Tought of the month: The trick to life, I can say now in my advanced age, is to stop trying to make it so
I like to feature the state of Iowa
in the month of May.
Iowa has suffered enormous losses and devastation this spring on account of flooding.
I was surprised to see much of the state under water when I started searching on the internet for the contributions of German pioneers in that state.
Over the years I have read about the people from Schleswig Hostein, who settled in Iowa.
Schleswig Hostein is in Northern Germany, the Low Lands, where people speak Low German, or Platt Deutsch.
Since I am also from the Platt Deutsch speaking lands of Germany, except further West in the direction of Holland instead of Denmark, known as the West Muensterland, I was always interested in the state of Iowa and its Low German population.
I have read that the language is still spoken among the older generation, and that in the summer months, teachers from Schleswig Hostein come to Iowa and still teach the Low German language.
A couple of years ago, the descendents of the Schleswig Holstein pioneers purchased a totally dilapidated 200 year-old farm house, dismantled it and had it shipped to Hannon, Iowa. It is now restored and serves as a museum and is the main attraction in a park.
I hope that the park and farm house is still intact and is not effected by the flood.
The Park is witness to what can be accomplished if the residents of a community are goal oriented and are proud of their heritage.
Many of these immigrants came just before or after the 1848 revolution which swept over all of Europe but totally engulfed Germany. Germany tried to unite all the little states and principalities to make it one Germany and as such hoped to have more opportunities for all people. The Revolution was crushed by the Prussian Armey and many of its citizens lost hope for a better life for themselves. They came to the New World, mostly America. Once here some build churches and schools, others who were Humanists established Turnvereine. These were athletic clubs promoting and cultivating not only the body but also the mind. Many of them were Freethinkers. Combined they were known as the 48ters.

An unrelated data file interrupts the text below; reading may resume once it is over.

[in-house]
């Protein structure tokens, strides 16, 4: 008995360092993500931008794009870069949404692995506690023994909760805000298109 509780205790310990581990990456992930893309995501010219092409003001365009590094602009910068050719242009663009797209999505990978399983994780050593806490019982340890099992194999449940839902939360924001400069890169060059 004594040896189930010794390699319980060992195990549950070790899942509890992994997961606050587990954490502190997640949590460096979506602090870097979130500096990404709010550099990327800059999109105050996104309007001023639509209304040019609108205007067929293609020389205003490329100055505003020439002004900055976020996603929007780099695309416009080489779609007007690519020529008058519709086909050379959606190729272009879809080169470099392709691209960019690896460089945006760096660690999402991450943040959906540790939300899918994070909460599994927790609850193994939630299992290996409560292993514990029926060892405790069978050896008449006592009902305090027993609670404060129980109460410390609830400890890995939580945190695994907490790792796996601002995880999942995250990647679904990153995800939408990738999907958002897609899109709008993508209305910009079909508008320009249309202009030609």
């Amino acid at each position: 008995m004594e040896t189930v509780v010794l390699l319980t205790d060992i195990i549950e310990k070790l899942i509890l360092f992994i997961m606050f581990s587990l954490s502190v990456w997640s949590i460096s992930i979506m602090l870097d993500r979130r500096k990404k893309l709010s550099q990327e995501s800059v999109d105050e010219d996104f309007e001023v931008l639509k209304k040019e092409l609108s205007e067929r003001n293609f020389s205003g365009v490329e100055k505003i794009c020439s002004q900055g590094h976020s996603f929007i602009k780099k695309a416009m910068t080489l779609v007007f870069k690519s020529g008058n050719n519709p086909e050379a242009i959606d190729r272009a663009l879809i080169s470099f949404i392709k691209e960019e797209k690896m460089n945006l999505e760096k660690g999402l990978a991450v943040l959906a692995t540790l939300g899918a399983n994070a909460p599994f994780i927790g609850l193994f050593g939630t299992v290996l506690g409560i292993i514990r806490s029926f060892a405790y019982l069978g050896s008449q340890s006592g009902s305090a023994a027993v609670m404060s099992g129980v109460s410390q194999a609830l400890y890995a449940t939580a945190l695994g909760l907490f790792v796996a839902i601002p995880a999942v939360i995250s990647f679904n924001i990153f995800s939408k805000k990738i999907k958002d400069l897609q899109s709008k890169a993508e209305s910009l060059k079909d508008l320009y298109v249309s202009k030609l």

For me, these 48ters are the Elite of all the German immigrants who have come over a period of 400 years. All of them did their share in populating and building this country into the richest country on earth. I believe this was not their aim but came as a byproduct of a way of life they had developed and lived.
A few years ago, my husband and I participated in an International Festival at Berkley University when a woman, who looked like a real lady approached our tent and inquired about the Turners. She said that she teaches Physical Ed. and that she had researched the Turners in the San Francisco Bay Area during the time of the Gold Rush.
She said something like this, I am actually English but the Turners had it together. She said, she had studied all the different ethnic groups who came as gold diggers, but the Turners were far superior to all others. I thanked her, and said that it was OK for her to say so but that it did not sound as good if I, as a German, would make such a statement.
I mailed her some material regarding the Turners, and she paid 3 times the amount of money I had requested for the copies.
We can study the Citizens of Iowa and learn more about the 48ters from Schleswig Holstein and their descendents.
Congratulations on your success in building the Farm House Museum.
I wish you well, especially after the flood.
The Germans of Iowa, Des Moines, 1900
German Pioneers in Iowa, 90years and older, 1895
Amana Colonies explore German Heritage
German House barren brought over from Germany
Klein Offenseth, Germany 1996
Your Iowa Vacation start s here,
The University of Iowa, German Department
Forty Eighter’s Monument dedicated,
Forty –Eighters and Nativists
1800’s: The Forty –Eighters Head West
Die Deutschen von Iowa, Errungenschaften
Zion Lutheran Church in Davenport
Iowa Pathways, Germans
The Wends, a West Slavic Tribe settled in Germ. and Iowa
German Heritage in Carrol County, Iowa.
Henry Finnen, Journalist
Germans meet Germans
Metwurst from Iowa
Zither Ensemble In Iowa
The Lagacy of the 1848 Conference, Iowa